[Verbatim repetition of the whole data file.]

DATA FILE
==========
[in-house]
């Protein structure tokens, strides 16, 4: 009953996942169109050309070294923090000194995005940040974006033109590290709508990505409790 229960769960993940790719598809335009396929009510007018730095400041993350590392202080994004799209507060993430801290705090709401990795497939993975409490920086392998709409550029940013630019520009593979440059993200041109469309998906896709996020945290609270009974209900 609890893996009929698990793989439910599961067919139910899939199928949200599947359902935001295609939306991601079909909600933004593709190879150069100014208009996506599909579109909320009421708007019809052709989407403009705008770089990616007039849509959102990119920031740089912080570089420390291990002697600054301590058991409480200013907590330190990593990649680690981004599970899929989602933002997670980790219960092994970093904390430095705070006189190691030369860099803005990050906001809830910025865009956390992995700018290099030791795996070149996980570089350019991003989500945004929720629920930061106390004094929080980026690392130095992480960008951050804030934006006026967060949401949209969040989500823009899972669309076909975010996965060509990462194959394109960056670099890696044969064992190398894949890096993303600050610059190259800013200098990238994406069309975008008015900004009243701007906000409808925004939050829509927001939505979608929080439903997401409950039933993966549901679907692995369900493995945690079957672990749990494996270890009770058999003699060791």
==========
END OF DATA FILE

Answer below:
[in-house]
């Protein structure tokens, strides 16, 4: 009953996942169109050309070294923090000194995005940040974006033109590290709508990505409790 229960769960993940790719598809335009396929009510007018730095400041993350590392202080994004799209507060993430801290705090709401990795497939993975409490920086392998709409550029940013630019520009593979440059993200041109469309998906896709996020945290609270009974209900 609890893996009929698990793989439910599961067919139910899939199928949200599947359902935001295609939306991601079909909600933004593709190879150069100014208009996506599909579109909320009421708007019809052709989407403009705008770089990616007039849509959102990119920031740089912080570089420390291990002697600054301590058991409480200013907590330190990593990649680690981004599970899929989602933002997670980790219960092994970093904390430095705070006189190691030369860099803005990050906001809830910025865009956390992995700018290099030791795996070149996980570089350019991003989500945004929720629920930061106390004094929080980026690392130095992480960008951050804030934006006026967060949401949209969040989500823009899972669309076909975010996965060509990462194959394109960056670099890696044969064992190398894949890096993303600050610059190259800013200098990238994406069309975008008015900004009243701007906000409808925004939050829509927001939505979608929080439903997401409950039933993966549901679907692995369900493995945690079957672990749990494996270890009770058999003699060791």